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Educational accreditation

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Educational accreditation is a quality assurance process under which services and operations of educational institutions or programs are evaluated and verified by an external body to determine whether applicable and recognized standards are met. If standards are met, accredited status is granted by the appropriate agency.

In most countries, the function of educational accreditation is conducted by a government organization, such as the Ministry of Education. The United States government instead delegates the quality assurance process to private non-profit organizations.[1] Those organizations are formally called accreditors. In order to receive federal funding and any other type of federal recognition, all accreditors in the US must, in turn, be recognized by the National Advisory Committee on Institutional Quality and Integrity (NACIQI), which is an advisory body to the U.S. Secretary of Education. The federal government is, therefore, still the top-level architect and controlling authority of accreditation.[2] The U.S. accreditation process was developed in the late 19th century and early 20th century after educational institutions perceived a need for improved coordination and articulation between secondary and post-secondary educational institutions, along with standardization of requirements between the two levels.[3][4][5]

In higher education[edit]

Accreditation of higher education varies by jurisdiction and may focus on either or both the institution and the individual programs of study.

Higher education accreditation in the United States has long been established as a peer review process coordinated by accreditation commissions and member institutions. The federal government began to play a limited role in higher education accreditation in 1952 with the reauthorization of the GI Bill for Korean War veterans.[6] With the creation of the U.S. Department of Education and under the terms of the Higher Education Act of 1965, as amended, the U.S. Secretary of Education is required by law to publish a list of nationally recognized accrediting agencies for higher education.

In the European Union, the European Association for Quality Assurance in Higher Education registers quality assurance agencies that provide accreditation.

In primary and secondary education[edit]

In the United States, there is no federal government list of recognized accreditation agencies for primary and secondary schools like there is for higher education.[citation needed] Public schools must adhere to criteria set by the state governments, and there is wide variation among the individual states in the requirements applied to non-public primary and secondary schools.[7] There are seven regional accreditors in the United States that have historically accredited elementary schools, junior high schools, middle schools, high schools, as well as institutions of higher education.[8] Some of the regional accreditors, such as, Middle States Association of Colleges and Schools, International Association for Learner Driven Schools (IALDS), New England Association of Schools and Colleges, Western Association of Schools and Colleges AdvancED, and some independent associations, such as the Association of Christian Schools International[9] and Council of Islamic Schools of North America (CISNA),[10] have expanded their accreditation activity to include schools outside the United States.[11][12]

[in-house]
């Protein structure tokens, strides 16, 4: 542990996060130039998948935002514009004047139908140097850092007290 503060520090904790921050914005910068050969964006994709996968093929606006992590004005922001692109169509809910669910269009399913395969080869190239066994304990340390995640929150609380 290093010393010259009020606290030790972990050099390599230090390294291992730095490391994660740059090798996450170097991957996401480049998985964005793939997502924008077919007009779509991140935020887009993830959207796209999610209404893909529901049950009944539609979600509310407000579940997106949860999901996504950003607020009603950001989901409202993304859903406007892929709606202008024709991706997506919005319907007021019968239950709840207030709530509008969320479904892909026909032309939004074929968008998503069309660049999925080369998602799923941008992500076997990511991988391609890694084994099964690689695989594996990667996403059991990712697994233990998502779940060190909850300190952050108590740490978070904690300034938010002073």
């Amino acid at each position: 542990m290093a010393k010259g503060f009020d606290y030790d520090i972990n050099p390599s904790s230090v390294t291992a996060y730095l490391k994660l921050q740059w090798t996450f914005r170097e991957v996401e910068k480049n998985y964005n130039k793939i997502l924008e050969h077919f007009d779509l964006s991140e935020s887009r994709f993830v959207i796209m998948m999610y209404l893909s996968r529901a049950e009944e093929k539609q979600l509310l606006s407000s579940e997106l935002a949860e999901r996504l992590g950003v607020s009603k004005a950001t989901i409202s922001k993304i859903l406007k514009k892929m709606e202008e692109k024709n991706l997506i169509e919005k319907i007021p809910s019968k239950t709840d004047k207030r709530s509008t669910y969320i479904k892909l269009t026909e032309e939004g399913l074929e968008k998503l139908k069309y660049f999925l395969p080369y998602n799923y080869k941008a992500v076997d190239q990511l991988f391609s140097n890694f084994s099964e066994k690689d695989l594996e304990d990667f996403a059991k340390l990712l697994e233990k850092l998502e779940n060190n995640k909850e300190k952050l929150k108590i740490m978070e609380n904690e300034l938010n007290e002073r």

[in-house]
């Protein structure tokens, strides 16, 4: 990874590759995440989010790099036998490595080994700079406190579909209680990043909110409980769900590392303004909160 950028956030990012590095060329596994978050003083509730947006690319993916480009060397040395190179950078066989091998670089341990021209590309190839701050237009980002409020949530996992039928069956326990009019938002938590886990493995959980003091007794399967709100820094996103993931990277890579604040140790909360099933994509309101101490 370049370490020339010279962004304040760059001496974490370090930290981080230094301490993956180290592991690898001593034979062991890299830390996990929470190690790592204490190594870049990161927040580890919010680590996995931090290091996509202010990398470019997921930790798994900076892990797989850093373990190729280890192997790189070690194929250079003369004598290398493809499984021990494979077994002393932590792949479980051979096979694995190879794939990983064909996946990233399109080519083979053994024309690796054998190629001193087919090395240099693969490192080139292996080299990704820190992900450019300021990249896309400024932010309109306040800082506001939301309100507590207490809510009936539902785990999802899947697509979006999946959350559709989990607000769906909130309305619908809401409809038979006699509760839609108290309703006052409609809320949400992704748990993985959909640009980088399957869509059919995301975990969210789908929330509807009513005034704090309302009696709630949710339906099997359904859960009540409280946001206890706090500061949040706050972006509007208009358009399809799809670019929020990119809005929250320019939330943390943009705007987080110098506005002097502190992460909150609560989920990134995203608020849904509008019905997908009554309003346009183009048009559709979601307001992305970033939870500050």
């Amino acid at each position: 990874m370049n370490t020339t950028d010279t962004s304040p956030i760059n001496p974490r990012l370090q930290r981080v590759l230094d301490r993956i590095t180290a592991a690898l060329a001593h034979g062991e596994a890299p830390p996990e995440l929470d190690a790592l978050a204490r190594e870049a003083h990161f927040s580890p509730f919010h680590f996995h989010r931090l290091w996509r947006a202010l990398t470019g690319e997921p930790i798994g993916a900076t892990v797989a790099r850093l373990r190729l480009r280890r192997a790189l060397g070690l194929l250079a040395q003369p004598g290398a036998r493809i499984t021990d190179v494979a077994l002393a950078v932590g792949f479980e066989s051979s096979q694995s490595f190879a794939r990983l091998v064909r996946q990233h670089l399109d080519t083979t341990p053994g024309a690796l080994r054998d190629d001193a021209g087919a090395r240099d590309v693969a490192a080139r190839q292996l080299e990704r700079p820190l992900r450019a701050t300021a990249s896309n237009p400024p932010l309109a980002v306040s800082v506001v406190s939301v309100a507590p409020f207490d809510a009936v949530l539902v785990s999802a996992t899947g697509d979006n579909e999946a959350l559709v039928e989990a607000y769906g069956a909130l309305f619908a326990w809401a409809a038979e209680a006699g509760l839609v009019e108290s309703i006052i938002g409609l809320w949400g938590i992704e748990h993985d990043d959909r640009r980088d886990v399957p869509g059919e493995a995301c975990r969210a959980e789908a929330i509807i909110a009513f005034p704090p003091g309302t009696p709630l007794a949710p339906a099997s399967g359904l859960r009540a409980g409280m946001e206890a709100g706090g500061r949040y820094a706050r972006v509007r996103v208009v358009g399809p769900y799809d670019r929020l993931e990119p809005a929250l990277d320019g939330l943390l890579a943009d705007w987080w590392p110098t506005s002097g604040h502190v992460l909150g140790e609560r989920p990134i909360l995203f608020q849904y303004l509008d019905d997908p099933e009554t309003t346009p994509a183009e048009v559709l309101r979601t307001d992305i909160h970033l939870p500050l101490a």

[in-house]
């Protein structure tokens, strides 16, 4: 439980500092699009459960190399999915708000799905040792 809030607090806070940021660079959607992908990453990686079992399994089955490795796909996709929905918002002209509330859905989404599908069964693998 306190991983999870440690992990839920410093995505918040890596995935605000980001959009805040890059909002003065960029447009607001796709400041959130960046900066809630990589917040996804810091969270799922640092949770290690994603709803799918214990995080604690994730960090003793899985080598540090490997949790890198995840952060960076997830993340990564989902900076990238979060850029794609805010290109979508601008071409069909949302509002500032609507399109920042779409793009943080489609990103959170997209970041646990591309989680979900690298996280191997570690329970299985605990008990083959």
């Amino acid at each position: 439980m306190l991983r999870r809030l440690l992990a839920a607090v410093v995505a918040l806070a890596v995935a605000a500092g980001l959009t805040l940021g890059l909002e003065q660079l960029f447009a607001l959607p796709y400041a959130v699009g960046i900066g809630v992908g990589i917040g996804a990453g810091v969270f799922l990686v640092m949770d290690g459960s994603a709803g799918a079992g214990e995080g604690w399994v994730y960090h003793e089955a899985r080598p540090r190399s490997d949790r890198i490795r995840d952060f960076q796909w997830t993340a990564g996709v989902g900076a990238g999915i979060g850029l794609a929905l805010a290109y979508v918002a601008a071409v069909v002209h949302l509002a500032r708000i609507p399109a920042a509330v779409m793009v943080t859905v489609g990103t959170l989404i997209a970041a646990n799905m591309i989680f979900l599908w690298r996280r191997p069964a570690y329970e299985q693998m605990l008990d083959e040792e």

See also[edit]


  1. ^ Lenn, Marjorie Peace (Spring 1992). "Global Trends in Quality Assurance in Higher Education" (PDF). World Education News & Reviews. Vol. 5, no. 2. World Education Services. pp. 1 and 21. Archived from the original (PDF) on 2008-10-29.
  2. ^ Eaton, Judith (June 24, 2016). "A Statement from Judith Eaton President, Council for Higher Education Accreditation (CHEA)". CHEA, CIQG. Paragraph 6. Archived from the original on 2016-06-29.
  3. ^ "The History of the Middle States Association". The Middle States Association of Colleges and Schools. Archived from the original on 2010-09-24. Retrieved October 6, 2010.
  4. ^ "History of the North Central Association". North Central Association of Colleges and Schools. Archived from the original on Feb 13, 2011. Retrieved October 6, 2010.
  5. ^ "What Is Accreditation?". AdvancED. Archived from the original on 2010-09-07. Retrieved October 6, 2010.
  6. ^ Wellman, Jane V. (January 1998). "Recognition of Accreditation Organizations: A Comparison of Policy & Practice of Voluntary Accreditation and The United States Department of Education" (PDF). CHEA. Archived from the original (PDF) on 2010-06-15. Retrieved 2009-11-06.
  7. ^ U.S. Department of Education, State Regulation of Private Schools, June 2000.
  8. ^ "CHEA: Directory of Regional Accrediting Organizations". Archived from the original on 31 August 2009. Retrieved 20 January 2013.
  9. ^ "ASCI : Accreditation". ASCI.org. Association of Christian Schools International.
  10. ^ "CISNA : Accreditation Process". Council of Islamic Schools in North America.
  11. ^ "Where We Are". AdvancED. Archived from the original on 2012-09-05. Retrieved 2012-09-08.
  12. ^ Association of Christian Schools InternationalArchived 2012-07-18 at archive.today Acsi.org